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This is my code:

double values[8], cumulative[8];

printf("Enter first decimal number: ");
scanf("%f", values[0]);
printf("values[0] = %g", values[0]);

My problem is that the scanf statement crashes the program, and the second printf is never executed. My original attempt was to fill each slot of the array with a double, but since that didn't work I simplified the program to this, but this doesn't work either.

I'm a beginner learning C, so I probably made a stupid mistake I just can't see. Any help would be appreciated, thanks!


Okay, so apparently I need to add an ampersand to the scanf statement. But I thought an array was just a pointer to the first element of the array? Why do I have to use the ampersand?

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scanf("%lf", &values[0]); // note the ampersand and the "%lf" –  Michael Burr Feb 2 '13 at 20:36
Re Edit: Because values[0] is an array element, not an array. To get it's address, you write &values[0]. –  vonbrand Feb 2 '13 at 23:46

3 Answers 3

up vote 0 down vote accepted

scanf("%f", values[0]); - Here address of first element should be passed to scanf. You are passing value of first element which is a garbage value so that it crashed.

values[0] is *(values + 0), so this will give value of the first element not the address of the first element.

Do scanf("%lf", &values[0]); or scanf("%lf", (values + 0)); or scanf("%lf", values);

As it is double use %lf instead of %f.

One more problem in your program is uninitlized variables. Try to initialize the variable to zero while declaring.

double values[8] = {0};
double cumulative[8] = {0};

Acessing some wrong pointer in some place of your code will leads to 100% crash if its initiliazed to zero. Otherwise it will try to access some garbage value pointer which will leads to memory corruption, this sometimes will not crash instead will give unexpected output. But this also has a 50% chance of getting crash, which you are getting now.

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Okay, but I thought arrays were just pointers to the first element in the array? –  thePurpleMonkey Feb 2 '13 at 20:37
values is the pointer. values[0] is the first element. –  Karoly Horvath Feb 2 '13 at 20:39
Oh, okay. I guess. GAWD why does C have to be so complicated!?! Thanks! –  thePurpleMonkey Feb 2 '13 at 20:42
@thePurpleMonkey : updated my answer –  raja ashok Feb 2 '13 at 20:45
updated now.... –  raja ashok Feb 2 '13 at 20:55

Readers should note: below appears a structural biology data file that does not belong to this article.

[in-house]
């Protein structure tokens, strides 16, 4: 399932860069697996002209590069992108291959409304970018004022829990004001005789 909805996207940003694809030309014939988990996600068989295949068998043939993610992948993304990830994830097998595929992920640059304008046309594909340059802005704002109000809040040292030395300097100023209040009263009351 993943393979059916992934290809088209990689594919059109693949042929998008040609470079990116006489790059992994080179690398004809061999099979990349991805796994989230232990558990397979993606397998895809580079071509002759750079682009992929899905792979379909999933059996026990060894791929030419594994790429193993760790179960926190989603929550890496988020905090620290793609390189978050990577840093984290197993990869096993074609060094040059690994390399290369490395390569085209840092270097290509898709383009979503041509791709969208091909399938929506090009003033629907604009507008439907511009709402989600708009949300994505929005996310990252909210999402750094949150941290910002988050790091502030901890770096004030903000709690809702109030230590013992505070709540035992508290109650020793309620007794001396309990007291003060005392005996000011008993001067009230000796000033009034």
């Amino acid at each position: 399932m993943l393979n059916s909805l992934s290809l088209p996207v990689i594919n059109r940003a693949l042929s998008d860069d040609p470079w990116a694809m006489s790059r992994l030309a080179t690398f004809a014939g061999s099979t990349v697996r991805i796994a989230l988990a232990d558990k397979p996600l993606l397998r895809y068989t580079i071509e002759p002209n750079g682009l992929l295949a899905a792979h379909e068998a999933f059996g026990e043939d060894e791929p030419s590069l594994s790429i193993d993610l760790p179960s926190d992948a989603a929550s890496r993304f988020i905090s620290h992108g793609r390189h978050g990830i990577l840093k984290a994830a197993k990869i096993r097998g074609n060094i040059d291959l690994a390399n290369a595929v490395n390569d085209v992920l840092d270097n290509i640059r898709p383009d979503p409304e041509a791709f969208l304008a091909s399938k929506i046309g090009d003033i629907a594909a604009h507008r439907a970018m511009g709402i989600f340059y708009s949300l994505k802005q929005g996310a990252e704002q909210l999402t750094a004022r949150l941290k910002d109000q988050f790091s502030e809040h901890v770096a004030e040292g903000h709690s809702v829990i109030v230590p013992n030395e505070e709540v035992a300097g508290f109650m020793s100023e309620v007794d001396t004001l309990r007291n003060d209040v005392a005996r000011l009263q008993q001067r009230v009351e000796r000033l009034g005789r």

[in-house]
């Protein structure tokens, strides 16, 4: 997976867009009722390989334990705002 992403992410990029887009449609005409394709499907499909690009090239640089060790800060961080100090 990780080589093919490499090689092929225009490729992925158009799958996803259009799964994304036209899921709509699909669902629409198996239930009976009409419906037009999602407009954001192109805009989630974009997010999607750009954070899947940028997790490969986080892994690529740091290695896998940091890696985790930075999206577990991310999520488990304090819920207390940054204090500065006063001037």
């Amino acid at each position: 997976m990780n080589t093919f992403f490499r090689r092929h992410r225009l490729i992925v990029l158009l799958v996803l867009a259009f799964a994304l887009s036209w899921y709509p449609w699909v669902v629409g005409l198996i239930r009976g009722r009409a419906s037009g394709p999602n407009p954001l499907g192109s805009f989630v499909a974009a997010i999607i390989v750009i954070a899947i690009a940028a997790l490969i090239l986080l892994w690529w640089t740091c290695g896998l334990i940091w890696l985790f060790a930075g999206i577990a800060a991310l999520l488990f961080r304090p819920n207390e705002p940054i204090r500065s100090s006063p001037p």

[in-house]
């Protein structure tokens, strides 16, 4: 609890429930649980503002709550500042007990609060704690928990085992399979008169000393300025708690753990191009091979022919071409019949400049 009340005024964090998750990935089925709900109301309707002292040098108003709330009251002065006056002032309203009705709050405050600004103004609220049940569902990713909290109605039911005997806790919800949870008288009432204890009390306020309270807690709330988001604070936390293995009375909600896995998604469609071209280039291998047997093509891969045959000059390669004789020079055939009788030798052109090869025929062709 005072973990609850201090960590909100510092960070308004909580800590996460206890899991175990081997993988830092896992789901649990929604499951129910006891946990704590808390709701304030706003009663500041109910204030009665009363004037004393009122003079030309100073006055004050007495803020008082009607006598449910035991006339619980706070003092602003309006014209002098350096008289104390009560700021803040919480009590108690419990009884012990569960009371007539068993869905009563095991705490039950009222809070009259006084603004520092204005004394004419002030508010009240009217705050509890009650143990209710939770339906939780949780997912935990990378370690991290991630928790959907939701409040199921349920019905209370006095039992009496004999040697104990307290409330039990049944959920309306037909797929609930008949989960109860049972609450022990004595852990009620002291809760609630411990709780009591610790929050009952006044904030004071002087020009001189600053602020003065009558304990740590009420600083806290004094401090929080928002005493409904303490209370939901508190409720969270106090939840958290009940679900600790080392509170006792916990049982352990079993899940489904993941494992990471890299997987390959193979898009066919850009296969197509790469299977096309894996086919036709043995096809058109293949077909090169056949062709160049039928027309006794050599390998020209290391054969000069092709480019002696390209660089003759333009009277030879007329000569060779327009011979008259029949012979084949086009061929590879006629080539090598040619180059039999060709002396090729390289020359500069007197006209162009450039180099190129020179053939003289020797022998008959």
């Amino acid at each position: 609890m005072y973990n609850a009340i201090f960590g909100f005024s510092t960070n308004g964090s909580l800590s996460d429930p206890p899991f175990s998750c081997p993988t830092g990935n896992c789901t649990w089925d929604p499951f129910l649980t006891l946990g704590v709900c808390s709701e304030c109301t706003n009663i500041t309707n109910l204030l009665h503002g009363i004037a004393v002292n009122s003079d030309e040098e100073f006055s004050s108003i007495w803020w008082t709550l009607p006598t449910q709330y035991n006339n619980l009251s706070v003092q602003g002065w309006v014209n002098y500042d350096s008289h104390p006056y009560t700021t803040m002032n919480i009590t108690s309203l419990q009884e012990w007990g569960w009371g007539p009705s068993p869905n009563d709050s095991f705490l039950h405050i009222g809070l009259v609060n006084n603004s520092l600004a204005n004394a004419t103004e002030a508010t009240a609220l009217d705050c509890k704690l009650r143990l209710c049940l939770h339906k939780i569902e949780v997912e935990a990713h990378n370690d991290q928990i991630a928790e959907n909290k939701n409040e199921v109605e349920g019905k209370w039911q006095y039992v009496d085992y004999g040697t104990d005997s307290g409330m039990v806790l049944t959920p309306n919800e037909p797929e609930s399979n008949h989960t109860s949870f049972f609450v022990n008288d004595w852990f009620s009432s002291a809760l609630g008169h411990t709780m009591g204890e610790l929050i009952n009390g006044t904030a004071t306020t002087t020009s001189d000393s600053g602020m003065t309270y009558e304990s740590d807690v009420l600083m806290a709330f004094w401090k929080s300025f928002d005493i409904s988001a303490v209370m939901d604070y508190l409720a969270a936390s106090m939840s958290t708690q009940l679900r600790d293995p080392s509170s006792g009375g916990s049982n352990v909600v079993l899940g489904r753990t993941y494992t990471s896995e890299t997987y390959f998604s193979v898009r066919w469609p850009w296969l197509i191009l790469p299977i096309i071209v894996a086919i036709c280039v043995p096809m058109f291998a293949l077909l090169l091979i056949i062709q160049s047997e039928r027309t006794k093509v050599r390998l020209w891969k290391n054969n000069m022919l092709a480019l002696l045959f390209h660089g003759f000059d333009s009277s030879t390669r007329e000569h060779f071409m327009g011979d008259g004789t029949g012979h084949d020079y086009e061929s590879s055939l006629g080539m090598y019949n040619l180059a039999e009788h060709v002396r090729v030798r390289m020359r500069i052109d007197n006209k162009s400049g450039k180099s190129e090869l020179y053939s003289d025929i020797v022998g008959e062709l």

scanf("%f", values[0]);

You need to pass the address of a location to store in to scanf(). It needs to be:

scanf("%f", &values[0]);

Otherwise, you're just telling scanf() to store the input value to whatever memory location is pointed at by the integer representation of the initialized value of values[0] -- which is most definitely not what you want.

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The format for scanning a double is %lf; %f is for float. This is different from printf(), which confuses people — me too. You also need to pass a pointer to the variable.

If you use GCC, it should be warning you about a format mismatch. If it doesn't, you aren't compiling with enough warning options enabled (-Wall is a good start point; add -Wextra and -Werror if you can). The explicit option for checking printf() and scanf() formats is -Wformat, but it is included with -Wall.

#include <stdio.h>

int main(void)
    double values[8];

    printf("Enter first decimal number: ");
    if (scanf("%lf", &values[0]) != 1)
        printf("Scan failed!\n");
        printf("values[0] = %g\n", values[0]);

Note that this includes a newline at the end of the output, and also diagnoses when there is a problem (such as no data, or invalid data) on the input.

I thought an array was just a pointer to the first element of the array? Why do I have to use the ampersand?

  1. An array is not just a pointer to the first element of the array, but when an array name is used in an expression other than as an argument of sizeof(), it changes to the pointer to the first element of the array.
  2. You have to use the ampersand because values[0] is the value of the first element of the array, not the address of the first element of the array, and scanf() needs the address, not the value. Remember: a[i] == *(a + i) for an array name or pointer a and an index i, and note the * to dereference the pointer. If you wrote scanf("%lf", values) or scanf("%lf", values + 0), you are passing a pointer. Note that passing scanf("%lf", &values) would be a type mismatch (though the value passed as the address is the same — so it coincidentally 'works'). The type passed would be 'pointer to array of 8 double', which is not the same as 'pointer to double'.
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Thank you! This was my next problem, after I fixed this one. :) –  thePurpleMonkey Feb 2 '13 at 20:43

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